Origins Project debate examines great extinctions

science panel on stage at ASU Gammage

Can humans, through our pluck, cleverness and indomitable spirit, somehow avoid the fate that has befallen 99 percent of the planet’s species before modern-day Homo sapiens ever arrived on the scene (i.e., extinction)? Or will our actions, the emergence of another species or even smart robots lead to our ultimate downfall?

These questions were among the topics explored in a stellar panel discussion moderated by Arizona State University physicist Lawrence Krauss, director of the ASU Origins Project.

Krauss kicked off the Origins Project Great Debate "Extinctions: Tragedy to Opportunity,” held Feb. 7 in front of a captivated crowd at ASU Gammage, by framing the debate as “a subject of great current interest, because we might already be involved in another” mass extinction event. Now, for the first time in Earth’s history, it is the consequences of human activity that may be propelling us to a new precipice.

According to Krauss, who serves on the Bulletin of the Atomic Scientists, “We’ve pushed the doomsday clock up by two minutes, so we are now at three minutes to midnight, which means we are three minutes away from doomsday. In principle, this is the closest it’s been since the height of the Cold War. So there are a lot of concerns about what humans may be doing to the planet, and to ourselves.”

Panelists for "Extinctions" included poet and naturalist Diane Ackerman; paleoanthropologist and curator emeritus of the American Museum of Natural History Ian Tattersall; ASU President Michael Crow; ASU planetary scientist Lindy Elkins-Tanton; professor and director of MIT's Center for Bits and Atoms Neil Gershenfeld; and Max Planck Institute professor and sequencer of the first Neanderthal genome Svante Pääbo. The audience also got an opportunity to mingle with several of the panelists at a book signing after the event.

Through her research, Elkins-Tanton, an ASU Foundation Professor and director of the School of Earth and Space Exploration, explores the links between present and past from an catastrophic event about 250 million years ago called the end-Permian extinction.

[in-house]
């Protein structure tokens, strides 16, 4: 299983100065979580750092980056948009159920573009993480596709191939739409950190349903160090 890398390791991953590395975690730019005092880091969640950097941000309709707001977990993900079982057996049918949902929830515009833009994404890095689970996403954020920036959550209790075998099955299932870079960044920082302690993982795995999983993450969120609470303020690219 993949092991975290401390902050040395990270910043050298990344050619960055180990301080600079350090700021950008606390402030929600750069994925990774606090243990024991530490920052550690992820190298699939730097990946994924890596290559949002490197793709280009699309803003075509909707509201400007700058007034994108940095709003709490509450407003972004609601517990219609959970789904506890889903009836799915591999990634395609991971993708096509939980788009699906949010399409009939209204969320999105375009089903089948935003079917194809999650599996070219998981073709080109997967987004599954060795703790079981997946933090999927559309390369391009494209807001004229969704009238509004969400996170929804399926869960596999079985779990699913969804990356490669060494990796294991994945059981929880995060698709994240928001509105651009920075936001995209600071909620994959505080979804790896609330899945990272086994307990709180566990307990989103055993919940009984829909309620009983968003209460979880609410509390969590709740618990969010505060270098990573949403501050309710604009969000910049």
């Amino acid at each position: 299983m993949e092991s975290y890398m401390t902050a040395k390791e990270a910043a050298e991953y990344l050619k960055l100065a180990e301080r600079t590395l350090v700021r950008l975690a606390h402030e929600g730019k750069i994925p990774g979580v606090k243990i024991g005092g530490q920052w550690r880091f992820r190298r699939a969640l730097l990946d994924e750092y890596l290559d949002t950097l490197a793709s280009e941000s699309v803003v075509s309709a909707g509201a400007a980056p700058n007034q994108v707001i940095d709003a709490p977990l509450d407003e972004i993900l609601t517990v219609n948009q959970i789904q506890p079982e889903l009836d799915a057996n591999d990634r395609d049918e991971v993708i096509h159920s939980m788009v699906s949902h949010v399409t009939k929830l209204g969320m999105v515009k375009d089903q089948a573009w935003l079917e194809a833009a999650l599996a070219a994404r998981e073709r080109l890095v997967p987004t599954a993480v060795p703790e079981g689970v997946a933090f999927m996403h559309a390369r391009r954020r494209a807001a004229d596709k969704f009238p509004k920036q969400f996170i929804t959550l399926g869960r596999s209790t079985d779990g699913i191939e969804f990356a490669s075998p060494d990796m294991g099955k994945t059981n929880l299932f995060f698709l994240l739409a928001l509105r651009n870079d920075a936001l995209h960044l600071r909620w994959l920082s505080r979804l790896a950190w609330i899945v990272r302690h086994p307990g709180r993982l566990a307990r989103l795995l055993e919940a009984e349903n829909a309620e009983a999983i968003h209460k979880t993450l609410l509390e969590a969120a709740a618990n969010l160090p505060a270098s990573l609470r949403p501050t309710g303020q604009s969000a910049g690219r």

“This was much bigger than the extinction of the dinosaurs," Elkins-Tanton said. "Seventy percent of the terrestrial life became extinct and 90 percent of species in the ocean went extinct. It was almost the end of multicellular life on Earth.”

At the exact same time, a huge volcanic event occurred, creating Siberian flood basalts, where lava flowed freely for a million years, enough to cover the entire U.S. in a crust almost a mile deep.

“We have an event in the geological record, that created a global catastrophe for life by putting into the atmosphere the exact same chemicals that humankind is putting into the atmosphere right now. But what we are doing is much more rapid,” she added.

Humans were also the culprits about 40,000 years ago in some “Pleistocene hanky- panky,” as Tattersall dubbed it. As modern humans migrated out of Africa, they first encountered Neanderthals living in Europe. Remarkably, they began interbreeding with Neanderthals. That intermingling caused their downfall, and yet, because of their interbreeding, still makes us all part Neanderthal.

Paabo’s research team was the first to complete the Neanderthal genome, and has catalogued 30,000 changes that make us uniquely human. And vice versa.

“Neanderthals are not totally extinct,” said Paabo. “They live on a little bit in many of us today, and sometimes, in rather important ways.” One tantalizing tidbit Paabo discovered was a variant of type 2 diabetes found only in Neanderthals that seemed to make them uniquely adapted to surviving during starvation conditions.

President Crow, who recently had some of his DNA sequenced, quipped, “I was 3.2 percent Neanderthal, which was unbelievable. You can pinpoint where your ancient, ancient ancestors came from, and the mating that was so politely referred to earlier was very vigorous in my neck of the woods.”